Frequently Asked Questions

Do you sell online?

We do not sell online. Our shopping list feature is for customers who would like to print out or email  their list before visiting their local home brew specialty store.

At BREW Cellar we feel the most important part of our business is the individual home brew specialty stores all over the country that support our products,  which is why we always direct customers to their local store. 

Visit our “Store Locations” page to find your nearest BREW Cellar stockist.

How long to ferment?

A typical brew, fermented in the range of 21C-27C, may take 4 to 7 days to ferment.  A warmer brew will ferment faster while a brew fermented with true lager yeast at low temperature (10C-15C) may take as long as 2 to 3 weeks!  A fast fermenting brew will not necessarily produce the best tasting beer.  It’s always best to ferment at the lower end of the recommended temperature range.  Your brew has finished fermenting when the Specific Gravity (SG) readings are stable over a couple of days.

 

Air-lock not bubbling?

This is the most common of problems. Many brewers assume the brew is not fermenting because the air-lock is not bubbling so, “Out she goes”.  Most likely, the brew is fermenting but as fermenters don’t always seal well, the air-lock does not bubble and the brewer assumes that the yeast is dead.  A brew does not need to be in a perfectly sealed container to result in good beer.  A number of commercial breweries today still ferment in open vats!
Before making the ultimate sacrifice and tipping it out, assess the situation.  Look for visual signs of fermentation such as frothing and a scum ring around the top of the brew, condensation on the inside of the lid, a build up of sediment in the bottom, a sample from the tap is frothy and cloudy and the SG is dropping from day to day.

 

Frothing through the air-lock?

Sometimes, mainly in summertime, the ferment will be so active that froth comes out through the air-lock. There is no need for concern as, apart from a bit of a mess, this is actually a good thing!  Plenty of frothing indicates that the yeast is strong and fermenting vigorously.  Simply refill the air-lock and allow the yeast to carry on with fermenting the brew.  Frothing over may be avoided by using a bigger fermenter, filling to a lower level for the first few days and topping up with water to the correct brew volume once the froth has subsided, starting the brew at cooler temperature.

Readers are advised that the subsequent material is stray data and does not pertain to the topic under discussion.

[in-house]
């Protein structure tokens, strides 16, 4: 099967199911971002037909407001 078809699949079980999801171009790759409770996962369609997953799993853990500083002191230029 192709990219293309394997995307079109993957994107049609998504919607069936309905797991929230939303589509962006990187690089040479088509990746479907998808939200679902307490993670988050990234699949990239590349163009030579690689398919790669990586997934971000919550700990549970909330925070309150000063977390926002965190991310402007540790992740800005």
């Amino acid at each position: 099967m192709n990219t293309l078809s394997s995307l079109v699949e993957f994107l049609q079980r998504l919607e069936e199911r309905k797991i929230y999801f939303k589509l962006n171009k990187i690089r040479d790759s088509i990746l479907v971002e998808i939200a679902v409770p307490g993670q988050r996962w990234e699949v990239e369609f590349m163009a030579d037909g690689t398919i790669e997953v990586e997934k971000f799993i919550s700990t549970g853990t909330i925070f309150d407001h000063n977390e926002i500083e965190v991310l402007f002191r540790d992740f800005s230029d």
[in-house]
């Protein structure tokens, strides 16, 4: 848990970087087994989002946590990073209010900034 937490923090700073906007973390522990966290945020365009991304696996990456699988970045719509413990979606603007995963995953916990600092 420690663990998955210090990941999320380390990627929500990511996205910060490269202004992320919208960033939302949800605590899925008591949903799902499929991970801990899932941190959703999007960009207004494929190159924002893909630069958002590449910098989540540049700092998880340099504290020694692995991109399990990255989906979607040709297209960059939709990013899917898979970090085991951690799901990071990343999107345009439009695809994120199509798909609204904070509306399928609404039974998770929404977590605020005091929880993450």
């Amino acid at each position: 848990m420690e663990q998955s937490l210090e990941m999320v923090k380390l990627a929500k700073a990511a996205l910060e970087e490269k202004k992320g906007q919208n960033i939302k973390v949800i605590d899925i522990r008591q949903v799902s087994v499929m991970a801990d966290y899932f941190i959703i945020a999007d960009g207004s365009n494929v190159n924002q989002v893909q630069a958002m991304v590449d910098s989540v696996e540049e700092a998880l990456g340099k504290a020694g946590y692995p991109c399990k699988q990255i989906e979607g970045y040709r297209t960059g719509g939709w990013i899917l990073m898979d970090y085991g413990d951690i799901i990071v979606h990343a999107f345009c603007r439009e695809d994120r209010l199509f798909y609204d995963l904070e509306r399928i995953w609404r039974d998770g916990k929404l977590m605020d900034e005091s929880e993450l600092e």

Mysterious high hydrometer readings?

While a hydrometer should be used to monitor the progression of fermentation, many new brewers have problems getting accurate readings. This problem is, in part, caused by the hydrometer having such small graduations.  More commonly though, a false high reading will be made because CO2 gas, dissolved in the brew, releases forming bubbles which cling to the hydrometer.  In turn, the bubbles cause the hydrometer to float higher in the sample giving a false high reading. To dislodge the bubbles tap or spin the hydrometer a couple of times.  The lowest reading achievable is the most accurate one.

 

Over-gassed or flat beer?

Over-gassed beer may be due to; bottling before the yeast has finished fermenting, adding too much priming sugar to the bottles, the level of infection is high enough to create excess gas.
Flat beer may be due to; not enough priming sugar, bottles not stored warm enough for the yeast to ferment the priming sugar, not allowing the bottles to condition long enough for secondary fermentation, not enough yeast carried over from the fermenter to the bottles to perform secondary fermentation, bottles not sealed properly.

 

What beer can I make in the cold of Winter?

Not all brewers in Australia experience cold winters, but those who do might use a heating source such as a heat-pad or simply take a break from brewing until the weather warms up.  For those without a heating source, the colder months present an opportunity for brewing true lager brews.  Lager yeast will ferment quite happily in the temperature range of 10C-15C. Lager yeast, fermenting at the recommended temperature, tends to impart less fermentation flavours/aromas, producing clean tasting beer.  Ask your Brew Cellar specialist store for advice on lager brews.


Can I make beer that’s okay for a diabetic?

Firstly, if diagnosed as diabetic, please consult your GP on this topic.  A GP might suggest that beer with low residual carbohydrate can be consumed in small amounts.  The home brewer can make a low carbohydrate beer using yeast capable of fermenting the brew more completely or adding an enzyme to the brew.  Enzyme is available at your local Brew Cellar outlet.  Enzyme breaks the higher level sugars and complex carbohydrates into simple sugars that may then be fermented by the yeast.  Expect a low carbohydrate brew to ferment for longer than a normal brew and reach a FG of 1.000 or less.  Home brewers are not able to stop the enzyme working so be sure to use PET bottles or kegs with a pressure relief valve to avoid shattering glass.

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